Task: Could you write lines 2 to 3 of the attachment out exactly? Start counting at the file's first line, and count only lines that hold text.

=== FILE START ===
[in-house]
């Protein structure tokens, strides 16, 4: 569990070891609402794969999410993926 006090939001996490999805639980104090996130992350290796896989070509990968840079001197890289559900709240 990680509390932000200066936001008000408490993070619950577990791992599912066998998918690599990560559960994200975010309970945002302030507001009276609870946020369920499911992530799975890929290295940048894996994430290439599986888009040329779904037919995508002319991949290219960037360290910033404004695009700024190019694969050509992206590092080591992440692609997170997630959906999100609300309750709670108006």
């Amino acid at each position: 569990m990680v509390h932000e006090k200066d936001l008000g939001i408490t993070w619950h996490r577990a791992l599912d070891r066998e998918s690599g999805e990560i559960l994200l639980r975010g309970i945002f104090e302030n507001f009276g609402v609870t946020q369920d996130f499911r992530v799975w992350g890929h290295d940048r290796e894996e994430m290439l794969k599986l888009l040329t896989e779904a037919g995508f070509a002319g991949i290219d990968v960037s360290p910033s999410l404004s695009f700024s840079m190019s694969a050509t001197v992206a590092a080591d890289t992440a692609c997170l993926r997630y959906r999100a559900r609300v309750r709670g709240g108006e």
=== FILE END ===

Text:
């Protein structure tokens, strides 16, 4: 569990070891609402794969999410993926 006090939001996490999805639980104090996130992350290796896989070509990968840079001197890289559900709240 990680509390932000200066936001008000408490993070619950577990791992599912066998998918690599990560559960994200975010309970945002302030507001009276609870946020369920499911992530799975890929290295940048894996994430290439599986888009040329779904037919995508002319991949290219960037360290910033404004695009700024190019694969050509992206590092080591992440692609997170997630959906999100609300309750709670108006």
């Amino acid at each position: 569990m990680v509390h932000e006090k200066d936001l008000g939001i408490t993070w619950h996490r577990a791992l599912d070891r066998e998918s690599g999805e990560i559960l994200l639980r975010g309970i945002f104090e302030n507001f009276g609402v609870t946020q369920d996130f499911r992530v799975w992350g890929h290295d940048r290796e894996e994430m290439l794969k599986l888009l040329t896989e779904a037919g995508f070509a002319g991949i290219d990968v960037s360290p910033s999410l404004s695009f700024s840079m190019s694969a050509t001197v992206a590092a080591d890289t992440a692609c997170l993926r997630y959906r999100a559900r609300v309750r709670g709240g108006e």